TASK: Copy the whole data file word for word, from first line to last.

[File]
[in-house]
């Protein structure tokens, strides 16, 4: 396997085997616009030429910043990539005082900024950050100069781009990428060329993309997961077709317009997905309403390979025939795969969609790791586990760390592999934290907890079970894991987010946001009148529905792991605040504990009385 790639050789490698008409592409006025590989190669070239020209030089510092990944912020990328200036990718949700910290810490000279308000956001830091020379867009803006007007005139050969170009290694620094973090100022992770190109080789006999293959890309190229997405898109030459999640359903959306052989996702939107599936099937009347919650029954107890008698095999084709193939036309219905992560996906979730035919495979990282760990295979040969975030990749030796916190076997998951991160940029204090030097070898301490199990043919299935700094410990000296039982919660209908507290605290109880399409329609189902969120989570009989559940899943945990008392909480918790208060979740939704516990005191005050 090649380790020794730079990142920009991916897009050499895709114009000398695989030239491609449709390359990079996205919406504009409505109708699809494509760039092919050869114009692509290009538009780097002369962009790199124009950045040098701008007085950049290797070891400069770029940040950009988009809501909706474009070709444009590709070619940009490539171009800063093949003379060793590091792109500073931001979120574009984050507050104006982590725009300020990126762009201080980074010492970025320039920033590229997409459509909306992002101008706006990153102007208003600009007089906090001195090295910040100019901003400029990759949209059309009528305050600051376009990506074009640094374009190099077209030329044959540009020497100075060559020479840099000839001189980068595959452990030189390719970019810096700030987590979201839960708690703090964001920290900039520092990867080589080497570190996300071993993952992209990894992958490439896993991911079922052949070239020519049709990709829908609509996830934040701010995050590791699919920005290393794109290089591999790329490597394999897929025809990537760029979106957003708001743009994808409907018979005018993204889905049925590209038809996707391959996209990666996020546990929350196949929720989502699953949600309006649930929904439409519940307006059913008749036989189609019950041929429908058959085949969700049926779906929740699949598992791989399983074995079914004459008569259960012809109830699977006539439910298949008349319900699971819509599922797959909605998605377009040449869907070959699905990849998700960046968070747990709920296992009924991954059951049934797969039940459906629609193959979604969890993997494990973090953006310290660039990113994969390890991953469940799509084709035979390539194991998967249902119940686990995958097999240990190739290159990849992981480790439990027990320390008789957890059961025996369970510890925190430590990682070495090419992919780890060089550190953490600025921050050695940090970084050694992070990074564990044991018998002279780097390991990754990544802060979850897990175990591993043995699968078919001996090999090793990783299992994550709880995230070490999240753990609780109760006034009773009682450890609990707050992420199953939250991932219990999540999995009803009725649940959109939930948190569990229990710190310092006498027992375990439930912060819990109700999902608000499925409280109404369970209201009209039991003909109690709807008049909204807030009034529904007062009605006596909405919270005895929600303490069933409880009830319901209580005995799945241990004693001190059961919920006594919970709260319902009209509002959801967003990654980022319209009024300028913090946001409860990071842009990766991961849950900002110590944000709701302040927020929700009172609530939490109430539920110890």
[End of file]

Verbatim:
[in-house]
């Protein structure tokens, strides 16, 4: 396997085997616009030429910043990539005082900024950050100069781009990428060329993309997961077709317009997905309403390979025939795969969609790791586990760390592999934290907890079970894991987010946001009148529905792991605040504990009385 790639050789490698008409592409006025590989190669070239020209030089510092990944912020990328200036990718949700910290810490000279308000956001830091020379867009803006007007005139050969170009290694620094973090100022992770190109080789006999293959890309190229997405898109030459999640359903959306052989996702939107599936099937009347919650029954107890008698095999084709193939036309219905992560996906979730035919495979990282760990295979040969975030990749030796916190076997998951991160940029204090030097070898301490199990043919299935700094410990000296039982919660209908507290605290109880399409329609189902969120989570009989559940899943945990008392909480918790208060979740939704516990005191005050 090649380790020794730079990142920009991916897009050499895709114009000398695989030239491609449709390359990079996205919406504009409505109708699809494509760039092919050869114009692509290009538009780097002369962009790199124009950045040098701008007085950049290797070891400069770029940040950009988009809501909706474009070709444009590709070619940009490539171009800063093949003379060793590091792109500073931001979120574009984050507050104006982590725009300020990126762009201080980074010492970025320039920033590229997409459509909306992002101008706006990153102007208003600009007089906090001195090295910040100019901003400029990759949209059309009528305050600051376009990506074009640094374009190099077209030329044959540009020497100075060559020479840099000839001189980068595959452990030189390719970019810096700030987590979201839960708690703090964001920290900039520092990867080589080497570190996300071993993952992209990894992958490439896993991911079922052949070239020519049709990709829908609509996830934040701010995050590791699919920005290393794109290089591999790329490597394999897929025809990537760029979106957003708001743009994808409907018979005018993204889905049925590209038809996707391959996209990666996020546990929350196949929720989502699953949600309006649930929904439409519940307006059913008749036989189609019950041929429908058959085949969700049926779906929740699949598992791989399983074995079914004459008569259960012809109830699977006539439910298949008349319900699971819509599922797959909605998605377009040449869907070959699905990849998700960046968070747990709920296992009924991954059951049934797969039940459906629609193959979604969890993997494990973090953006310290660039990113994969390890991953469940799509084709035979390539194991998967249902119940686990995958097999240990190739290159990849992981480790439990027990320390008789957890059961025996369970510890925190430590990682070495090419992919780890060089550190953490600025921050050695940090970084050694992070990074564990044991018998002279780097390991990754990544802060979850897990175990591993043995699968078919001996090999090793990783299992994550709880995230070490999240753990609780109760006034009773009682450890609990707050992420199953939250991932219990999540999995009803009725649940959109939930948190569990229990710190310092006498027992375990439930912060819990109700999902608000499925409280109404369970209201009209039991003909109690709807008049909204807030009034529904007062009605006596909405919270005895929600303490069933409880009830319901209580005995799945241990004693001190059961919920006594919970709260319902009209509002959801967003990654980022319209009024300028913090946001409860990071842009990766991961849950900002110590944000709701302040927020929700009172609530939490109430539920110890």